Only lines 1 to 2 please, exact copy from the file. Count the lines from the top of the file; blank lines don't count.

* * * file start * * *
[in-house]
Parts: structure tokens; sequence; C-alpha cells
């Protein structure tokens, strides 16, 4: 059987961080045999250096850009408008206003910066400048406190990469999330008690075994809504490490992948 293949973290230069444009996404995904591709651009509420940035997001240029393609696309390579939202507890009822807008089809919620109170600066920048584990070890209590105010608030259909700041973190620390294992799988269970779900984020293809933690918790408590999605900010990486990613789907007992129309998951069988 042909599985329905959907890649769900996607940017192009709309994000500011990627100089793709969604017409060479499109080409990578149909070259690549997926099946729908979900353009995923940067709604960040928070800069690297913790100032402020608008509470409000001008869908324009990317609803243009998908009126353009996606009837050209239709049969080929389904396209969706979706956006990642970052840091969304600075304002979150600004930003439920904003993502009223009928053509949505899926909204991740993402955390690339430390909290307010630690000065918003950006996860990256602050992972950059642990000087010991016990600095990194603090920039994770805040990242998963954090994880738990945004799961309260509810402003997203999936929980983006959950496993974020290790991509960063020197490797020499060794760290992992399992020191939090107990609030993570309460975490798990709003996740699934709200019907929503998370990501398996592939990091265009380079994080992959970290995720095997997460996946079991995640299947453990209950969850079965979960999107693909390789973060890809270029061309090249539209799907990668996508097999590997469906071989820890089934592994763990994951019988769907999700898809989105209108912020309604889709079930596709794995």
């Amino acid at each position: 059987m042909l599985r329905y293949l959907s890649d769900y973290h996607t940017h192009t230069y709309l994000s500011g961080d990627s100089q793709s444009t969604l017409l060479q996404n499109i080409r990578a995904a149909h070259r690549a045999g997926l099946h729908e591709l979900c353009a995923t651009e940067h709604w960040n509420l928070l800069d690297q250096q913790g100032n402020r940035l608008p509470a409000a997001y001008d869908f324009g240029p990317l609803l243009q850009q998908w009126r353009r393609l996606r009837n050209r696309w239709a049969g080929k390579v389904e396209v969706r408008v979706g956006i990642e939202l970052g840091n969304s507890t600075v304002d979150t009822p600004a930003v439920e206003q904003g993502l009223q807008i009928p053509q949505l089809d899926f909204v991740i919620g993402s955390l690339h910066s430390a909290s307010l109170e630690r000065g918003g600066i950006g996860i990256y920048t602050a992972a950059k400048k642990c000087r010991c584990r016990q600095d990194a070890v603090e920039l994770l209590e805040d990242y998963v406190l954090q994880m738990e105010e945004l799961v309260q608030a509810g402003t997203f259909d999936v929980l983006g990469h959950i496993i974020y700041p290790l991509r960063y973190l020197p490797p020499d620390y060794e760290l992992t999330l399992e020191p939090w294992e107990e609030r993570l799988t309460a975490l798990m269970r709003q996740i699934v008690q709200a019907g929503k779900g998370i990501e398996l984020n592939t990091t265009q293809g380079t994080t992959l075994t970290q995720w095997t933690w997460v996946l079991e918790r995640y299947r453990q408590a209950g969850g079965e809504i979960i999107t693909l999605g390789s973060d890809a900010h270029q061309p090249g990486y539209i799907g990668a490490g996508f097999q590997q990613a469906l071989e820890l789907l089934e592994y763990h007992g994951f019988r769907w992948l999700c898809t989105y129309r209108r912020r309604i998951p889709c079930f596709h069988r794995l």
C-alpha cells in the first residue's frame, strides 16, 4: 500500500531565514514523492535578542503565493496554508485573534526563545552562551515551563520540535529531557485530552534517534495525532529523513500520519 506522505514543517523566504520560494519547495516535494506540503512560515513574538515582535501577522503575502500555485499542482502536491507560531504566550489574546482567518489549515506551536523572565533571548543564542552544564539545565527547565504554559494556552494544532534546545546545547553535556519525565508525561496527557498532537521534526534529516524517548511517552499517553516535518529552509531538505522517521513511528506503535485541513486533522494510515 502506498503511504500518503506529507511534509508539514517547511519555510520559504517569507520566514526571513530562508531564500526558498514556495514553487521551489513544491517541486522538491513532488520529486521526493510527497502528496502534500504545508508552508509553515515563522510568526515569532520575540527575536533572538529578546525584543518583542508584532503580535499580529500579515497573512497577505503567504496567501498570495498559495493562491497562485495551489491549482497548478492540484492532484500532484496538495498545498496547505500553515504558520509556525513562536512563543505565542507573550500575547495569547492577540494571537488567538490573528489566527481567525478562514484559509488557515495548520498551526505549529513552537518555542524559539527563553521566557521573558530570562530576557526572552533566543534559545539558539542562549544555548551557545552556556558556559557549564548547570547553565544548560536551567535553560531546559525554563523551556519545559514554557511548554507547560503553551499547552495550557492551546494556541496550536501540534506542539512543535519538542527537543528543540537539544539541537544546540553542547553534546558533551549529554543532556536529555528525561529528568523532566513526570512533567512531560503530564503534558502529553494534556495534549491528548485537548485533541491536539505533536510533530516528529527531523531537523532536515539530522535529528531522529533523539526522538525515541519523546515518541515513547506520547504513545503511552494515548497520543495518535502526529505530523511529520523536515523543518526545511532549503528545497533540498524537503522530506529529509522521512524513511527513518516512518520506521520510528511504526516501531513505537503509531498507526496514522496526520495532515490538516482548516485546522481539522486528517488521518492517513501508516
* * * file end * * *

[in-house]
Parts: structure tokens; sequence; C-alpha cells